New risk factor identified for Toxoplasma gondii infection
Eating raw oysters, clams or mussels was associated with Toxoplasma gondii infection in a case-control study involving more than 500 participants, conducted by researchers to better target toxoplasmosis prevention efforts.
T. gondii is a widely prevalent parasite that is potentially responsible for significant morbidity and mortality in the congenitally infected child and those with immunosuppression and for high morbidity in all persons in the form of ocular disease, the researchers wrote.
Researchers have hypothesized that T. gondii oocysts originating from cat feces survived or bypassed sewage treatment and traveled through coastal water systems to contaminate Californias seawater, and results of several previously conducted studies confirmed the presence of the parasite in mussels from the region. Another studys results linked mollusk consumption to T. gondii infections in sea otters.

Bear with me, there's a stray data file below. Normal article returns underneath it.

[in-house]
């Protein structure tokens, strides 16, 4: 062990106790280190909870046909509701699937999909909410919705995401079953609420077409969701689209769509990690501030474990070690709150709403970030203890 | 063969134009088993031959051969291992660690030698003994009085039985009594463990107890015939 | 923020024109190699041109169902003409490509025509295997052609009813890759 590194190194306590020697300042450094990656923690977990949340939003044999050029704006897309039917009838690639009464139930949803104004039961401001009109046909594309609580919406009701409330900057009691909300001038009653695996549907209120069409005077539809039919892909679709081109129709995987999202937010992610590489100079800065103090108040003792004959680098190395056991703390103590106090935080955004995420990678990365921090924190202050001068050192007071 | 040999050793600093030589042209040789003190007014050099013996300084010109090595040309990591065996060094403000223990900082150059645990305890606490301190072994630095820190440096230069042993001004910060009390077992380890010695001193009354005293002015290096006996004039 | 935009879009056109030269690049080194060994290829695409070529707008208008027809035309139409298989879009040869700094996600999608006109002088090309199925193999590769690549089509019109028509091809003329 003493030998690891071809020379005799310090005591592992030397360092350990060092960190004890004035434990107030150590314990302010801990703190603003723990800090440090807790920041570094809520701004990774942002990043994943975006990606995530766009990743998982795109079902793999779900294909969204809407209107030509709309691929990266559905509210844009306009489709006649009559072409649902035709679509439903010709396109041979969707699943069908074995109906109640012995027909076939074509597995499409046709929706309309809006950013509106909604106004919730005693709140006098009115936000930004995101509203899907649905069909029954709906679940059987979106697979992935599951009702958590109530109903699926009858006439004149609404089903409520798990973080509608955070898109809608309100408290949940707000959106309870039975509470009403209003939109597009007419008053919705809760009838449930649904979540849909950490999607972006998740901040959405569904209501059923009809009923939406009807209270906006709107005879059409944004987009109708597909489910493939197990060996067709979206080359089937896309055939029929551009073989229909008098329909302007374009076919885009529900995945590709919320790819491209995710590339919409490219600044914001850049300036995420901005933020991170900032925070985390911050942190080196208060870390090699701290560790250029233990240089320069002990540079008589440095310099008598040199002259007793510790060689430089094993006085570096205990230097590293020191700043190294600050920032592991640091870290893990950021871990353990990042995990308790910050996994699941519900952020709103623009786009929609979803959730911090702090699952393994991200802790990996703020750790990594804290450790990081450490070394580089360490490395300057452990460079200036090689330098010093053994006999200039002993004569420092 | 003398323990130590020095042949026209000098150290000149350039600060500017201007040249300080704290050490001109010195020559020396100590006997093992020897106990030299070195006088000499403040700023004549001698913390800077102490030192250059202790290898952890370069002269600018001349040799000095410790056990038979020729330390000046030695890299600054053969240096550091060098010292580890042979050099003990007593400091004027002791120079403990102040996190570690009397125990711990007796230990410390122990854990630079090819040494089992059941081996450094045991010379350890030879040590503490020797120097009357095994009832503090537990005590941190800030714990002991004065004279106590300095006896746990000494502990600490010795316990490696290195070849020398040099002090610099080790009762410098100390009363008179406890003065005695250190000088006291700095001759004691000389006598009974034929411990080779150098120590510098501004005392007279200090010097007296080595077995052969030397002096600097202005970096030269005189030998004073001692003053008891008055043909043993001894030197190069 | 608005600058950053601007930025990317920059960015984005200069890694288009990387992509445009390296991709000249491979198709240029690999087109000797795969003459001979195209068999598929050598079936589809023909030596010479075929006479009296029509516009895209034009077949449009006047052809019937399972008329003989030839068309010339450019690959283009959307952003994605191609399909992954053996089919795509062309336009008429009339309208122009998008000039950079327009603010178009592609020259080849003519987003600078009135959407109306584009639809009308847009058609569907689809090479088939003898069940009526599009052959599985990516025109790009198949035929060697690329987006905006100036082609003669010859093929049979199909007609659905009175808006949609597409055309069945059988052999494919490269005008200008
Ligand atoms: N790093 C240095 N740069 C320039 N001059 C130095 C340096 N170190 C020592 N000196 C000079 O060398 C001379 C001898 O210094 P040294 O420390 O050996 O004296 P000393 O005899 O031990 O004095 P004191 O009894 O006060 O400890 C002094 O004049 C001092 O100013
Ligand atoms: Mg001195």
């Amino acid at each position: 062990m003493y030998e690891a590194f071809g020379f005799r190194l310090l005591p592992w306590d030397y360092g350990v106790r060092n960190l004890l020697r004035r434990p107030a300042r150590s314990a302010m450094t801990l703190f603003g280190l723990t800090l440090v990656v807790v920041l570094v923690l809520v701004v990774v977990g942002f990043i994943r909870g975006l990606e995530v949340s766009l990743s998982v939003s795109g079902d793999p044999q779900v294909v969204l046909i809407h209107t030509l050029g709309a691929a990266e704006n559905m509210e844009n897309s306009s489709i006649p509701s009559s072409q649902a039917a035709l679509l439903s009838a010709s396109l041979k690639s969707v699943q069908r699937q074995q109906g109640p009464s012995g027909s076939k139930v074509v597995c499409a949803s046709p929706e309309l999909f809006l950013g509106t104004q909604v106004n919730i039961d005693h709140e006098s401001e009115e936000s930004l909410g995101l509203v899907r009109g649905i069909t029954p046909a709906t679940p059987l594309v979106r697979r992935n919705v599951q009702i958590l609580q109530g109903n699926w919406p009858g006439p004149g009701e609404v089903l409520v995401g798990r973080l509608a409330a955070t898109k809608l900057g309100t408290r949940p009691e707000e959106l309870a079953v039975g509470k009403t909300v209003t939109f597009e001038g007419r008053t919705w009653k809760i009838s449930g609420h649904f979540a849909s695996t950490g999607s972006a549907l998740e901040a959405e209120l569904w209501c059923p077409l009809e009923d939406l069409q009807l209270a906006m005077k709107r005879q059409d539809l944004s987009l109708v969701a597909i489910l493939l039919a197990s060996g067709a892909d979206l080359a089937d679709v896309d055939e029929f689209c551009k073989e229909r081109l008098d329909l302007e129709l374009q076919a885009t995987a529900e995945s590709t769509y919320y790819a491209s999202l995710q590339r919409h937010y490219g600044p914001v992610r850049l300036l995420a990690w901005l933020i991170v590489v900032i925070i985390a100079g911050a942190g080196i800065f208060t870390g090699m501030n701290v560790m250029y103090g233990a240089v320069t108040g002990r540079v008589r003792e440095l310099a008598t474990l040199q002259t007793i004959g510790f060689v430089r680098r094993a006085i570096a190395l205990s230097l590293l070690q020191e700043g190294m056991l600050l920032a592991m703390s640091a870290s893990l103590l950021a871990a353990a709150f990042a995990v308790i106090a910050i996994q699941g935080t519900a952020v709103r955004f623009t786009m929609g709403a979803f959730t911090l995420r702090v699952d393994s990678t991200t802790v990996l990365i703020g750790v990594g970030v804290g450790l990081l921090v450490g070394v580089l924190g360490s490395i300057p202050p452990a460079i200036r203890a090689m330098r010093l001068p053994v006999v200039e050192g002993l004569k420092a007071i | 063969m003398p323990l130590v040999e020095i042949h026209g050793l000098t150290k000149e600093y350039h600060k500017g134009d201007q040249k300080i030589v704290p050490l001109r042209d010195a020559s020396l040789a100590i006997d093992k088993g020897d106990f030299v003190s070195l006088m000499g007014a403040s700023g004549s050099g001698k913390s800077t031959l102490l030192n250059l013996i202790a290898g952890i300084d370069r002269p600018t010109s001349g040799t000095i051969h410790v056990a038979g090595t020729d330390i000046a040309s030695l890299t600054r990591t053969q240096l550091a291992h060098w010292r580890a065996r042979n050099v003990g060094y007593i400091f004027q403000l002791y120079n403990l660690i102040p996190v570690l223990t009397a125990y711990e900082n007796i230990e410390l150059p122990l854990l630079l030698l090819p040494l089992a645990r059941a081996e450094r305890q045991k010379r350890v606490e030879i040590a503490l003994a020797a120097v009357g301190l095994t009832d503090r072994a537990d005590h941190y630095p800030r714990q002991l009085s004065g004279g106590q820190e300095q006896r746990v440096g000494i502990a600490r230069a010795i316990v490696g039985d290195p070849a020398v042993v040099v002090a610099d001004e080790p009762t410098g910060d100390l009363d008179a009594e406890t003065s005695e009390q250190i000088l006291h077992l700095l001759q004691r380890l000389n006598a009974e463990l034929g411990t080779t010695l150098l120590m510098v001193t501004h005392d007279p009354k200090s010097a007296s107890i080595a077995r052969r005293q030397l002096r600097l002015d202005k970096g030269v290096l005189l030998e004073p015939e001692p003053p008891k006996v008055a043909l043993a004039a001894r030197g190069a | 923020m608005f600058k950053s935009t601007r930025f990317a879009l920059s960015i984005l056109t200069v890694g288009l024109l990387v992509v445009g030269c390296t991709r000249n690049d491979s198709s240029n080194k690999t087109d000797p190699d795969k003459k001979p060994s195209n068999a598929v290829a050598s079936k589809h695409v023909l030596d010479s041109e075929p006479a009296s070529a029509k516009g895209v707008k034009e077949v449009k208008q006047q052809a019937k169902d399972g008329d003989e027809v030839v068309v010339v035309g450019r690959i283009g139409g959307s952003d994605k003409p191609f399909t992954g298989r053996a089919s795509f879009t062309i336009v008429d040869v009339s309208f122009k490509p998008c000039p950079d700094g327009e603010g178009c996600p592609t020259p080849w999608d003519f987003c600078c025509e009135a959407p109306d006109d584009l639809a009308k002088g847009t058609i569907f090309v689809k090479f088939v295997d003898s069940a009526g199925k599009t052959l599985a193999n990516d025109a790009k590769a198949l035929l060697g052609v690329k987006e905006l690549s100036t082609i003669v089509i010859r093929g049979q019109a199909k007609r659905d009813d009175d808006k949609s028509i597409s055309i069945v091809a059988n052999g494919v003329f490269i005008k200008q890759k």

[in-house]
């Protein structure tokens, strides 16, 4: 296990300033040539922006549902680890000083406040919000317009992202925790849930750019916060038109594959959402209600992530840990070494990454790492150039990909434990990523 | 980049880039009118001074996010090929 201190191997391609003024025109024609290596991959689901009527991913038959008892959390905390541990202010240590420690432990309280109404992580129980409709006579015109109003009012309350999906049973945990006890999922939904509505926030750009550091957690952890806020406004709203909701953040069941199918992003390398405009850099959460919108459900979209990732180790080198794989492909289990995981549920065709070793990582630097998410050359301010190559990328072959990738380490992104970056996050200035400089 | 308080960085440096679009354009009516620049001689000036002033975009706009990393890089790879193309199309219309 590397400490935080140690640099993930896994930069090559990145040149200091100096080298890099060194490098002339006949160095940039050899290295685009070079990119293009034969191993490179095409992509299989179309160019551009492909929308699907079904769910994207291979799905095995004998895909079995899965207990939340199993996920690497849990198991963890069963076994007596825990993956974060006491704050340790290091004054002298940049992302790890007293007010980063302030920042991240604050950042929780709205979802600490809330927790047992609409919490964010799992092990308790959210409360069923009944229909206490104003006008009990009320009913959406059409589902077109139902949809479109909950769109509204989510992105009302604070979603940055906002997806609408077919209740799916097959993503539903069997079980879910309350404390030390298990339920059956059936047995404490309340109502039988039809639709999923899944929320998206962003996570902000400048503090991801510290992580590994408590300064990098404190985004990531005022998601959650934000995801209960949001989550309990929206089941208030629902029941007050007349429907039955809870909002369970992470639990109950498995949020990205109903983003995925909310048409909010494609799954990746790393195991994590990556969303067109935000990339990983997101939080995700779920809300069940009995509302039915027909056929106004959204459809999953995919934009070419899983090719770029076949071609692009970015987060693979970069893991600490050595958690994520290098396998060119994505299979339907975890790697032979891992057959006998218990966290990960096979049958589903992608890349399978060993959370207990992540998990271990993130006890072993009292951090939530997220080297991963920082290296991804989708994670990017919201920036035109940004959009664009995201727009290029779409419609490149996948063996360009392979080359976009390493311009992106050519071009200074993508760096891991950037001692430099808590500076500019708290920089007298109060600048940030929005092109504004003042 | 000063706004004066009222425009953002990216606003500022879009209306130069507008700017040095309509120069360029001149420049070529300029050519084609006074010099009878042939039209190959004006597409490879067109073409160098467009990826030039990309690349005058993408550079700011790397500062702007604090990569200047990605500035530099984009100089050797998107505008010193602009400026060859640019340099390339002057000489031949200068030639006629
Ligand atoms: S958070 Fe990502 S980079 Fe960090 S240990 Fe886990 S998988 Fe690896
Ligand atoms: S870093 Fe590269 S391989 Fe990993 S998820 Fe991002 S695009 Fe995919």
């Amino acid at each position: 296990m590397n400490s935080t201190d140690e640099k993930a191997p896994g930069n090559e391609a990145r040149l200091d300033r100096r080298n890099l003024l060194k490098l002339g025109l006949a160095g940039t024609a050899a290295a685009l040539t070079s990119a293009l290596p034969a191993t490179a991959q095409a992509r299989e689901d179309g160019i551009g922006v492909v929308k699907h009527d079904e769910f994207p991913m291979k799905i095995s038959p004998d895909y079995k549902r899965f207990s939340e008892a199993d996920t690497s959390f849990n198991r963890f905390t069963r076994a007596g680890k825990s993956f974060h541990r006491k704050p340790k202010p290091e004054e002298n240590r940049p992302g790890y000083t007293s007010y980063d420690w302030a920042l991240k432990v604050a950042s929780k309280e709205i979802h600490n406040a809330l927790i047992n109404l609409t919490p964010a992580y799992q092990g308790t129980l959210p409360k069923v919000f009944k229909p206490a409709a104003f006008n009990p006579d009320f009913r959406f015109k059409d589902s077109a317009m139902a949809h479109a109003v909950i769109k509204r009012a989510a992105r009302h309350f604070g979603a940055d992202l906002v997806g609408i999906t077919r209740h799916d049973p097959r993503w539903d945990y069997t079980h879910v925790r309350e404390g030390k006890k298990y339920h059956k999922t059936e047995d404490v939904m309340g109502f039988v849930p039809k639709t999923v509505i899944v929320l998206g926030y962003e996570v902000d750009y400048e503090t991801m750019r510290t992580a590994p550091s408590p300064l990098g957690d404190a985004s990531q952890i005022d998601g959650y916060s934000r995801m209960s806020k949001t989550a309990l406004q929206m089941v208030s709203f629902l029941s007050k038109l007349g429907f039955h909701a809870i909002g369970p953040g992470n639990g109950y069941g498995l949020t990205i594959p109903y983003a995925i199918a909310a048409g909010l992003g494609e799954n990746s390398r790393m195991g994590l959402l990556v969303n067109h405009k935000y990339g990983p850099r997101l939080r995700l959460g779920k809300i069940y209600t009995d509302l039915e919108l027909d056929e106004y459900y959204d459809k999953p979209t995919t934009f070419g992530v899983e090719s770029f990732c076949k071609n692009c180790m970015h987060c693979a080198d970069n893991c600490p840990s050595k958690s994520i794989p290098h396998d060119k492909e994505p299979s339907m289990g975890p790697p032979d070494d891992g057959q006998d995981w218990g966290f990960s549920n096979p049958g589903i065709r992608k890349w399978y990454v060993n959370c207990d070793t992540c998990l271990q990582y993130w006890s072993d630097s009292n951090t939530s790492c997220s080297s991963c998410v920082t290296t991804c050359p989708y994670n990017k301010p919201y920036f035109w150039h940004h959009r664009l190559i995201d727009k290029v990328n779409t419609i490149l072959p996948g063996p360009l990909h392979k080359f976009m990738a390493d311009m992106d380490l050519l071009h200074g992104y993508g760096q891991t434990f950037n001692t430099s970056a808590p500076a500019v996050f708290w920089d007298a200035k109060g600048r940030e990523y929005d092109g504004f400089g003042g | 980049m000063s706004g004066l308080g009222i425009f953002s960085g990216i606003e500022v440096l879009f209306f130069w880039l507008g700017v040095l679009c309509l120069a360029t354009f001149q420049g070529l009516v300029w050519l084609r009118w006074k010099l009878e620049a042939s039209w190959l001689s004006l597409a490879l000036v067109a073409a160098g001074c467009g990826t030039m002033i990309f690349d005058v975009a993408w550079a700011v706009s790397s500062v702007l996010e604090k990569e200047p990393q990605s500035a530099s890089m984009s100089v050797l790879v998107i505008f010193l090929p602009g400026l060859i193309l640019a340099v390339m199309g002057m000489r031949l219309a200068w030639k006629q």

In this study, the researchers received completed questionnaires from 148 case patients who were recently diagnosed with T. gondii from the Palo Alto Medical Foundation Toxoplasma Serology Laboratory from August 2002 to May 2007. They compared these responses with a group of 413 control patients. Findings indicated that a subgroup of participants who were surveyed regarding consumption of raw oysters, clams and mussels had a significantly elevated risk for T. gondii infection (adjusted OR=2.22; 95% CI, 1.07-4.61).
Additional multivariate analysis confirmed the following known risk factors:
- Eating raw ground beef (adjusted OR=6.67; 95% CI, 2.09-21.24).
- Eating rare lamb (adjusted OR=8.39; 95% CI, 3.68-19.16).
- Eating locally produced cured, dried or smoked meat (adjusted OR=1.97; 95% CI, 1.18-3.28).
- Drinking unpasteurized goats milk (adjusted OR=5.09; 95% CI, 1.45-17.80).
- Having three or more kittens (adjusted OR=27.89; 95% CI, 5.72-135.86).
Reduction of T. gondii contamination of meat and increased education of health professionals and the public about the factors identified in this study could help to further reduce the burden of toxoplasmosis in the United States, the researchers wrote.
Jones JL. Clin Infect Dis. 2009;49:878-884.